In our previous article, Common legal terms, real business meanings: When is consent unreasonably withheld?, we explored the problems which can arise when parties draw up an agreement setting out their respective obligations towards each other without giving sufficient thought to the words used to express their intentions. As illustrated in this article, which focused on the Court’s interpretation of the phrase ‘consent not to be unreasonably withheld’, the meaning of a word or phrase in practice can differ from that which the parties envisaged when drawing up the agreement.
Endeavours clauses provide another example of a situation where parties have found that, when a dispute has arisen regarding the extent of one party’s obligations under a contract, the meaning or implications of words or phrases differ from what might have been expected. In brief, each word used in a contract counts.
Reasonable, all reasonable or best endeavours?
The meaning of ‘endeavours clauses’ has been the subject of litigation on a number of occasions. Parties can seek to define the extent of their contractual obligations with reference to such clauses, which stipulate the degree of effort required of a party to achieve a certain outcome where that obligation under the contract is not absolute. However, there can be uncertainty as to what steps a party must take in order to satisfy its contractual duties.
In order to satisfy a requirement to use ‘reasonable endeavours’, it is likely to be sufficient for a party to take one of several available options, provided it is a reasonable course of action to take. This will depend on the facts of each case. A reasonable endeavours clause may not require action to be taken if it would harm financial or commercial interests of the party; a balance should be struck between the requirements of the contract on one hand and relevant commercial factors on the other.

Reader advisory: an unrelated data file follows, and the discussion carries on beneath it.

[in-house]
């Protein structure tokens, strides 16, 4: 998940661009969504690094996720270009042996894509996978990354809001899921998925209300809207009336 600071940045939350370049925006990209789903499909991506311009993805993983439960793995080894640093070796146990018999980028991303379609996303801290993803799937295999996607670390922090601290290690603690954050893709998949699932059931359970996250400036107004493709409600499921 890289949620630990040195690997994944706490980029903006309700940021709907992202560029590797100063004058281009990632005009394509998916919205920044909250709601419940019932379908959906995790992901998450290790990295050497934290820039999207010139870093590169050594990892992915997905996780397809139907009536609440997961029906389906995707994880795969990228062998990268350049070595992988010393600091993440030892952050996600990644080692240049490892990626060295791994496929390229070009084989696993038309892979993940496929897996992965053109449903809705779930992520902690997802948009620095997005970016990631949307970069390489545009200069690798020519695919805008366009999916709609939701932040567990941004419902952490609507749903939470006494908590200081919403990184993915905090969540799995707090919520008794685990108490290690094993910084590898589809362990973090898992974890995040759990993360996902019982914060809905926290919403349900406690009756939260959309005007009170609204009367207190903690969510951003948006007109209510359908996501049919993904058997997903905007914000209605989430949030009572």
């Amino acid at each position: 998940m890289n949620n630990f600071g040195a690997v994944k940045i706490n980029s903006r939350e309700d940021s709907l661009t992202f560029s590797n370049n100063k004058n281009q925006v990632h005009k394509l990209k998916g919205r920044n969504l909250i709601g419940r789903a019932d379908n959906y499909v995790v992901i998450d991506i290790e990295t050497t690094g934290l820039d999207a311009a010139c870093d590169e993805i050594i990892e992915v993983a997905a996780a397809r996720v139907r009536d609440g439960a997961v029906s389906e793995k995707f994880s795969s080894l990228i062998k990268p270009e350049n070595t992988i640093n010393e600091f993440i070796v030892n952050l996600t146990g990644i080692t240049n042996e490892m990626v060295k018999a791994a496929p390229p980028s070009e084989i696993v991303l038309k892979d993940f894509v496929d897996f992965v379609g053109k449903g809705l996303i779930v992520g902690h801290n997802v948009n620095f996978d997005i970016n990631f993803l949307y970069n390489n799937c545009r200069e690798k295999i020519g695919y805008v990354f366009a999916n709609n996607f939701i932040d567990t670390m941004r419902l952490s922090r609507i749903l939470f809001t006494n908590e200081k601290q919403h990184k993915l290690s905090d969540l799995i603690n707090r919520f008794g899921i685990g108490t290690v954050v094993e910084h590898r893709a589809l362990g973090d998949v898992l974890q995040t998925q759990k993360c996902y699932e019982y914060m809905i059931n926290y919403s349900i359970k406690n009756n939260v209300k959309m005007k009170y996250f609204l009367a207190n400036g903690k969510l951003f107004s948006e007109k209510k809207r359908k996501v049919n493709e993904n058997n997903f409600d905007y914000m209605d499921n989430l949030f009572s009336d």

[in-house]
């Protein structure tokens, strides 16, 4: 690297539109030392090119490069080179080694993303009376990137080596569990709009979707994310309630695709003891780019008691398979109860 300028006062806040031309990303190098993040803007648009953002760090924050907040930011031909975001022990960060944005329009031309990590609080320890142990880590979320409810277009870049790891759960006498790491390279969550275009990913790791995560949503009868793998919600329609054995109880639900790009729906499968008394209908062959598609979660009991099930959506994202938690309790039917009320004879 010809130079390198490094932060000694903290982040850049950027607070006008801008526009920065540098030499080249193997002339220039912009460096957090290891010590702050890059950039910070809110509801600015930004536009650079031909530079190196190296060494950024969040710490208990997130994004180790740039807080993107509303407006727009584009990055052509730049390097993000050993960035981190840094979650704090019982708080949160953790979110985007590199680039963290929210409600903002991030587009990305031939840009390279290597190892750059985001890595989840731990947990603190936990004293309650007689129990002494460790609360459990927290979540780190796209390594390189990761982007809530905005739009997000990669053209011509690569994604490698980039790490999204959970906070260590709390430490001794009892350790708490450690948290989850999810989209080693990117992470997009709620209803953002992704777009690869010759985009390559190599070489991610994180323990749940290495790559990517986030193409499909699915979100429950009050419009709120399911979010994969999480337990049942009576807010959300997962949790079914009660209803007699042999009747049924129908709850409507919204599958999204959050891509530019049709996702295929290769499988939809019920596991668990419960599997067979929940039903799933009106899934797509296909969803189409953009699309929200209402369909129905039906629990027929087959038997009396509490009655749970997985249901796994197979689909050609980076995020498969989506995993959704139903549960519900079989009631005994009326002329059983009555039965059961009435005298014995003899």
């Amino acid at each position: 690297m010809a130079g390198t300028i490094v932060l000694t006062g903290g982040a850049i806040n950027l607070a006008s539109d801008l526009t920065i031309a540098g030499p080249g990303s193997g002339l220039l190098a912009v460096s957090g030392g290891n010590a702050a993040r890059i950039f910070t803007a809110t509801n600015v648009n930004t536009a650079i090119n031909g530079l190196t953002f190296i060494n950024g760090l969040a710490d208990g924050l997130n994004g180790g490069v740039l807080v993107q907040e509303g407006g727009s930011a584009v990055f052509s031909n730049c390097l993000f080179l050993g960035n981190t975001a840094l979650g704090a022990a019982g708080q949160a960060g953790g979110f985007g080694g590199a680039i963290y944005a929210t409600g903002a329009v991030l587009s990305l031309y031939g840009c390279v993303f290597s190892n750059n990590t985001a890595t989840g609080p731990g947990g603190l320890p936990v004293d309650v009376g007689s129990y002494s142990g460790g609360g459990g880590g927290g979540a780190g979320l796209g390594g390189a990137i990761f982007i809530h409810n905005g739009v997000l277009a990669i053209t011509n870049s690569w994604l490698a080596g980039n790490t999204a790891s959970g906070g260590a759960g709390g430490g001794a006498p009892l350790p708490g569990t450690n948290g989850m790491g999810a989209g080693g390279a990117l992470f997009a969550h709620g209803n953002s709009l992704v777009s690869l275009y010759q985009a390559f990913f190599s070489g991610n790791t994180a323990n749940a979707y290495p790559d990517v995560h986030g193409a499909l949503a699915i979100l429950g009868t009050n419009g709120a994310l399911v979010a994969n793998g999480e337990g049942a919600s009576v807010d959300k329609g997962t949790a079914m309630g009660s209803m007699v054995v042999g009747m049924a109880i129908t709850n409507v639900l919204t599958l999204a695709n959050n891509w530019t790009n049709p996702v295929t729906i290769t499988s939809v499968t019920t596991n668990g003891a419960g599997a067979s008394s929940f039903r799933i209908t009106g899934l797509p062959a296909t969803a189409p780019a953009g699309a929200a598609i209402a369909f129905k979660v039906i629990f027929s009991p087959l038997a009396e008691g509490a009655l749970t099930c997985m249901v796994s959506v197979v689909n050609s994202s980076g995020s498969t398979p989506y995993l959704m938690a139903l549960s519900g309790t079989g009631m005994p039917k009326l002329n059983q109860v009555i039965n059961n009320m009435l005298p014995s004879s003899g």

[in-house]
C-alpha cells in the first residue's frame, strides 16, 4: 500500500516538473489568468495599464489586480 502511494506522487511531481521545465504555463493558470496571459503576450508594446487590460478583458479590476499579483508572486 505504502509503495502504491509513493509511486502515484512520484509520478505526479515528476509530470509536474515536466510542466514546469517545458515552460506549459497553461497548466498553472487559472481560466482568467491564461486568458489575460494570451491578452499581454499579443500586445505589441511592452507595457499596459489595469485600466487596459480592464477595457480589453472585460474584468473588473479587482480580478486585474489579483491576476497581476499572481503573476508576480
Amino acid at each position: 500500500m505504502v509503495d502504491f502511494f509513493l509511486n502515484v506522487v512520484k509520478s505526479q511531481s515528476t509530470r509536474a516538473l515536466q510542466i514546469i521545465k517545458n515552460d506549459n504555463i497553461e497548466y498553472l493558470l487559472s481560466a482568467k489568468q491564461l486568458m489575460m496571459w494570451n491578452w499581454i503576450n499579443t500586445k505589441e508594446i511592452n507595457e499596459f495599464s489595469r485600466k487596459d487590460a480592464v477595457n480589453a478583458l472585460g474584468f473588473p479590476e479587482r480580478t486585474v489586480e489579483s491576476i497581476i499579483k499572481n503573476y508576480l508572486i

It is generally accepted that the requirement to use ‘best endeavours’ to achieve a certain end requires more than reasonable endeavours and represents a stringent obligation on a party to a contract. It may require a party to do all that it reasonably can (i.e., take all reasonable courses of action) in order to achieve the desired outcome. A party may also be required to disregard and act contrary to its own commercial interests and may be obliged to incur costs in seeking to discharge its obligations, the extent of which would very much depend on the circumstances.
Another phrase often used is ‘all reasonable endeavours’. This is thought to represent a middle ground between reasonable endeavours and best endeavours, although its scope is not clear and it has been argued that it has the same or close to the same meaning as best endeavours.
Importantly, it is an established principle that each case turns on its own facts. As emphasised by the English Courts, whether a party has complied with its obligations under a contract will depend on the circumstances; a finding or consideration in one case may not be applicable in another. The surrounding circumstances will be relevant when determining (i) the intended scope (at the time the contract was drafted) of the phrase used; and (ii) whether the efforts of the party in question have been sufficient to satisfy the requirements of the contract.
Common words, real business meanings
Difficulties can arise if the meaning of the words used and the implications of using certain wording have not been appreciated. The words used may have previously been the subject of litigation and judicial scrutiny, and have been interpreted to have an established meaning, for instance; they may not accurately reflect what the parties intended with regard to their respective obligations.
As highlighted in our previous article, it is important to carefully consider and set out the obligations of each party to a contract as clearly as possible so as to ensure certainty and to reduce the scope for argument later on.
In any case, for a contract to be enforceable, its terms must be certain, otherwise the provision will not be enforced. It is generally sufficient to provide that parties must use ‘endeavours’ to achieve a certain outcome, but it must be possible to identify that outcome with sufficient certainty.
A further point to bear in mind in respect of the interpretation of a contract is that, in the event that the wording of a contract is ambiguous and there are two rival interpretations, the Court is entitled to prefer the construction which is consistent or most consistent with the overall aim behind the arrangement or business common sense.